Dallas: Episcopal Diocese Gets Approval for Mixed-Use Commercial Development
Feature Photo (above): The Episcopal Diocese of Dallas plans to construct several office and residential towers on land that is used today for surface parking and a playground. Image: Google Streets.
by Eileen Pace
Dallas (Dallas County) — The Episcopal Diocese of Dallas, after several months of negotiations, received a recommendation for a mixed-use development from the City Plan Commission.
Upon the third public hearing at CPC, held Nov. 7, the commissioners agreed to a rezoning of 13.1 acres for a Planned Development District that will bring new office, multifamily and retail uses to the St. Michael and All Angels Episcopal Church campus.
The new PDP on the north side of Colgate Avenue, between Douglas Avenue and Lomo Alto Drive will have three subdistricts:
Subdistrict 1–a 7.95-acre parcel–is where the church, a school and child-care facility are currently located.
Subdistrict 2–a 3.49-acre parcel–has been used for the St. Michael’s Farmer Market and includes open space with a children’s playground.
Subdistrict 3–a 1.68-acre parcel–has a two-story office building constructed in 1983.
The Diocese proposed to develop Subdistricts 2 and 3 with a mix of office, multifamily and retail. Subdistrict 1 will be connected to them via an internal drive and sidewalks.
Above: The area within the red boundary is owned by the Diocese. The area in blue is planned for redevelopment. Below: This is the concept site plan. Courtesy: Episcopal Diocese of Dallas.
Owen McCrory of HKS Architects and the project architect noted that by right the existing zoning would allow a broad assortment of uses, including developments with higher densities than was being requested.
“If we were asked by owner or developer to develop a building on that property that would fully build out the allowable FAR, we could do that,” McCrory said.
By-Right Allowable Maximum Development: 1,586,000 square feet.
Combined Requested Development: 828,000 square feet (242,000 SF in Subdistrict 1; 455,000 SF in Subdistrict 2; 131,000 SF in Subdistrict 3).
Instead of the 293,000 square feet of office space allowed, McCrory said the applicant proposed to limit office space to 242,000 square feet on the Subdistrict 2 parcel. It would have a maximum height of 14 stories, (or 180 feet in height, plus the mechanical penthouse). The Diocese is also requesting a second building with a max height of 200 feet, in exchange for mixed-income housing.
On Subdistrict 3, the request is for a 180-foot-tall office building, plus mechanicals.
Above: The potential development allowed under current zoning. Below: Aerial perspective of the proposed development. Courtesy: Episcopal Diocese of Dallas.
Other condition submitted as part of the PDP further restrict uses by eliminating custom business services, general merchandise of food stores greater than 3,500 SF, theaters, a helistop, and communications towers.
At previous hearings held Sept. 19 and Oct. 17, there was substantial opposition voiced by neighbors concerned about traffic safety.
Steve Stoner, a traffic engineer at Pacheco Koch Consulting Engineers Inc., said the concept submitted would generate fewer trips and the potential traffic from a by-right development.
“Trips could be less than 13,701 per day, but the proposal would limit those trips to 8,394 trips per day,” Stoner said. He added that a suggested alignment for the planned internal drive, connecting it to Weldon Howell, wouldn’t improve traffic, while maintaining the drive’s current proposed alignment would have no significant impact.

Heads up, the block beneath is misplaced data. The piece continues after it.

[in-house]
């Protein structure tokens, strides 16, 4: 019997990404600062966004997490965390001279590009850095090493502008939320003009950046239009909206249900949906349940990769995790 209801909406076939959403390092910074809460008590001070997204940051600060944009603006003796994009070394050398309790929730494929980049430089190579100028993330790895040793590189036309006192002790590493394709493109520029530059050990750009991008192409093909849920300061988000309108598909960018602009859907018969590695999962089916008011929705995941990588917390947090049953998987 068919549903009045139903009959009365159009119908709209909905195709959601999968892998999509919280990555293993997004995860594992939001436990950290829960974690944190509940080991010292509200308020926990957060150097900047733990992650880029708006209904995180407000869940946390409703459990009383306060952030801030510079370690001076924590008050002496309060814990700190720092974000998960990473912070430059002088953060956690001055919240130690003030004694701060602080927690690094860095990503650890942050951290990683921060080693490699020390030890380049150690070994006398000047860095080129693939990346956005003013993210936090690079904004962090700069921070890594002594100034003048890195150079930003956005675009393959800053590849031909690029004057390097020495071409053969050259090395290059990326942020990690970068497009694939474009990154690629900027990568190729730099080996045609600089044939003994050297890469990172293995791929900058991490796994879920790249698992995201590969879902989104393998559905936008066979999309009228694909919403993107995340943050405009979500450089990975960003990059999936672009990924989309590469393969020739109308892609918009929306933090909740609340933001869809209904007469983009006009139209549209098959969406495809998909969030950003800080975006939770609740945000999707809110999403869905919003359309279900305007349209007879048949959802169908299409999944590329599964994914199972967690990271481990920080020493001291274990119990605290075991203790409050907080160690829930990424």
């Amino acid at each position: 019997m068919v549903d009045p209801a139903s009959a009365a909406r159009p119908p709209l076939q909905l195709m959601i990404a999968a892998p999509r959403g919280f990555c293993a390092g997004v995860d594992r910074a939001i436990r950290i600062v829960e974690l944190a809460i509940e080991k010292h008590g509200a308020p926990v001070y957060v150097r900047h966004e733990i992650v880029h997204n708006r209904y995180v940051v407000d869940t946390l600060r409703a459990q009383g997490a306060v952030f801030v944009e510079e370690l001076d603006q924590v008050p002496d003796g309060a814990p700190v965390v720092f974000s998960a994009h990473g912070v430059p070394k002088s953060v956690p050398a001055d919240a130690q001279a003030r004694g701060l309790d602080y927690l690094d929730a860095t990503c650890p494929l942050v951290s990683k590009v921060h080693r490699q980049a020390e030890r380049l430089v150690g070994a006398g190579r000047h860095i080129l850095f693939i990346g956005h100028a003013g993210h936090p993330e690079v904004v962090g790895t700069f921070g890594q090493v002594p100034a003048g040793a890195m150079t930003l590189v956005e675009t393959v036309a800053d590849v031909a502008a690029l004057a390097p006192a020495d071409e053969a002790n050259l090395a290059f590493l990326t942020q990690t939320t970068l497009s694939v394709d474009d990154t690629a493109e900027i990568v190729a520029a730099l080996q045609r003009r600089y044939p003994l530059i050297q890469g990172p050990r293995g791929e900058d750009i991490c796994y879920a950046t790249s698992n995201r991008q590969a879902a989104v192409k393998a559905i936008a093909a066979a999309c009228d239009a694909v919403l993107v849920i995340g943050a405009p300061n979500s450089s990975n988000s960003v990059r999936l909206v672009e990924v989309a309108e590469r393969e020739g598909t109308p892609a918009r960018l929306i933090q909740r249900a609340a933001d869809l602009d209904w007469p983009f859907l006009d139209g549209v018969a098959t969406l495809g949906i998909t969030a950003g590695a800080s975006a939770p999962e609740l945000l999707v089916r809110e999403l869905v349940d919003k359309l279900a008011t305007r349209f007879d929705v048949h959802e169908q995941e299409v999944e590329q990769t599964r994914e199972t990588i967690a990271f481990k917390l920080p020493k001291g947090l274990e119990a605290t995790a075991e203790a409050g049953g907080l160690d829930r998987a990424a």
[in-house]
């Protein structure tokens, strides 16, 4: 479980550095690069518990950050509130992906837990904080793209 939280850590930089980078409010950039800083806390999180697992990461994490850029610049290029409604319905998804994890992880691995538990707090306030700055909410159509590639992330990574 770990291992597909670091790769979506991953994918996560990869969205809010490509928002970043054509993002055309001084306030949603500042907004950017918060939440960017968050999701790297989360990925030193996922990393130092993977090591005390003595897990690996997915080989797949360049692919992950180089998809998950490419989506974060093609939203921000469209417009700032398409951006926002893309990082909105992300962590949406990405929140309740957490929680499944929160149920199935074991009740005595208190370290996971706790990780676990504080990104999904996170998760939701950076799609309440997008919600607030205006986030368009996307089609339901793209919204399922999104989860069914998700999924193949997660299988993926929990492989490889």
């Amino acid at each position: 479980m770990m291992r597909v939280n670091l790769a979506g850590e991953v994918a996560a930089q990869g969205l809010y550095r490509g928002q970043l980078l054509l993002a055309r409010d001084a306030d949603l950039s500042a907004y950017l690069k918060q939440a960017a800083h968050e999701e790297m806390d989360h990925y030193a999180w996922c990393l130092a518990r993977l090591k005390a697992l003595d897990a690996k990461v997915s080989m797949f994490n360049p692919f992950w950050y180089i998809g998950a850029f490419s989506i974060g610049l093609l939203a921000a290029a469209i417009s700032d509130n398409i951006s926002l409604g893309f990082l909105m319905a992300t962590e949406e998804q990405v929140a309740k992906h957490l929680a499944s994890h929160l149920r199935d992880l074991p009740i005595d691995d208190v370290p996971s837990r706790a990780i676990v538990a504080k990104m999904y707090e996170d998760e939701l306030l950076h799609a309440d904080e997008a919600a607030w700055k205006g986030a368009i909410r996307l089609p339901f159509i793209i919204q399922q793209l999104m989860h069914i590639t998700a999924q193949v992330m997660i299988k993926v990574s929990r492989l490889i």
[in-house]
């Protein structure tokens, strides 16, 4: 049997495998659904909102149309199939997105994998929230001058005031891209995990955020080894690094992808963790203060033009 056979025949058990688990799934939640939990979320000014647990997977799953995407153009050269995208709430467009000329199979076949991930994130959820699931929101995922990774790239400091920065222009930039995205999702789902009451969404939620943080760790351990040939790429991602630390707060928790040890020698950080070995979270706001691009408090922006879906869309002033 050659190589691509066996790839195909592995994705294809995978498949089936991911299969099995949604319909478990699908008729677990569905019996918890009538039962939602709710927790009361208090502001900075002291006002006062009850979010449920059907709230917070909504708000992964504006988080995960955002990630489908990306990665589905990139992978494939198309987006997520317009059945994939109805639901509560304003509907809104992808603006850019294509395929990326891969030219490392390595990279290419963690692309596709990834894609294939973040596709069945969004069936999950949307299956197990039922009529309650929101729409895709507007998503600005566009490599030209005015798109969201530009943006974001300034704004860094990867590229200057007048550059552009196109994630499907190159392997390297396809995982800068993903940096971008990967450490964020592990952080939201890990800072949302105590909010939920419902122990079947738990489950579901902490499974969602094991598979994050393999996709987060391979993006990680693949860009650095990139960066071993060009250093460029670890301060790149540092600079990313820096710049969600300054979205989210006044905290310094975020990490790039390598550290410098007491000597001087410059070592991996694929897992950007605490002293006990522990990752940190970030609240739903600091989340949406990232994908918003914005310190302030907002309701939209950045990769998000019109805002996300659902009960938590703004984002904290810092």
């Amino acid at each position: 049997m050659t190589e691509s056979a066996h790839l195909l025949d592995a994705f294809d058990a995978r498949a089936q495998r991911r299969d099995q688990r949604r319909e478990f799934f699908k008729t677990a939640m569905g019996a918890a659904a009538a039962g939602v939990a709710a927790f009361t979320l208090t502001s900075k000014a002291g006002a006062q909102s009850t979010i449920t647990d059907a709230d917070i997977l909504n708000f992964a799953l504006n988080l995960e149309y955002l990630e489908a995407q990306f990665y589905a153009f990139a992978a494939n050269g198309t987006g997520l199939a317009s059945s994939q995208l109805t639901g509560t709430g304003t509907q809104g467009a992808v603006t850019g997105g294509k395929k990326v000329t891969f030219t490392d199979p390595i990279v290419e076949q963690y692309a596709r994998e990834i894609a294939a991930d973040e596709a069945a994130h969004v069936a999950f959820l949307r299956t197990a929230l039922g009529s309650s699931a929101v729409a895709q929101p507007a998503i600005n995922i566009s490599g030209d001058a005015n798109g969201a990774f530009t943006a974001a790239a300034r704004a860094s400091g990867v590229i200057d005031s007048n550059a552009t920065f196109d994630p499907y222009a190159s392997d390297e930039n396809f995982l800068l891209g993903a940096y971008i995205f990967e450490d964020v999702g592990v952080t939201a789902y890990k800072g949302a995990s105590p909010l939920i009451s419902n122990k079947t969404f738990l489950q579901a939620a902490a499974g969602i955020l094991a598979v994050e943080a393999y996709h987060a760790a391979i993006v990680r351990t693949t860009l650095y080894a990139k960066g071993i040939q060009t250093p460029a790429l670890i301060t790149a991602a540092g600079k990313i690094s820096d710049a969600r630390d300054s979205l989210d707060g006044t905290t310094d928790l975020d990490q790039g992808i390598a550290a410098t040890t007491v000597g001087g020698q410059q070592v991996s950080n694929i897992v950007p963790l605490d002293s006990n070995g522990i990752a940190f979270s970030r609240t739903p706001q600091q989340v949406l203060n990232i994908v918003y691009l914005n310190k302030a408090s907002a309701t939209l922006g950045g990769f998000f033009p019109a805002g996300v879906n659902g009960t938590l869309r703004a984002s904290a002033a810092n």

The Diocese agreed to pay for the re-striping of Douglas between Sherry Lane and Colgate, pending a city study now underway.
A Jackson Walker land use attorney representing the church, Suzan Kedron, said numerous concessions were offered by the Diocese in talks with neighbors.
“The resulting case is better than what could be built by right,” Kedron said, “and notably, there’s less square footage than allowed by right.”
Concessions of the Diocese include:
Traffic improvements and fewer car trips
Limited uses in Subdistrict 3
Improvements to the pedestrian experience along Douglas
Construction of underground parking
A cap on school enrollment
A constraint on the church’s footprint area
An increase in public open space
McCrory added that the church agrees to pave the Frederick Square Alley to at least 20 feet wide, an offer that was heartily supported by Commissioner Margot Brito Murphy: “The applicant is digging deep to underwrite the traffic improvements including the signal lighting and the striping and making the alley work. Right now, that alley does not function.”
Commissioner Murphy made the motion and included several conditions in addition to staff stipulations. She said residential density shall be limited to 365 units in Subdistricts 2 and 3, with the maximum units in S2 capped at 235. Murphy commended staff and the Diocese for the hard work put into the planning.
“There are items that the applicant was willing to give to some of the neighbors in exchange for their support, and at the end of the day support didn’t come purportedly for one reason and that is they thought it was still a little too dense. Nonetheless, a lot of those concessions, in my opinion, make the project better,” Murphy said.
Proposed view of park along Douglas Avenue. Courtesy: Episcopal Diocese of Dallas.
Adolfo Pesquera (Reporter/Editor) is a veteran news journalist. He has worked for Hearst Corp., American Lawyer Media, News Corp and Freedom Communications. His work has been published in newspapers and magazines across the USA. He is a journalism graduate of UT-RGV. He writes, edits and creates digital pages for VBX.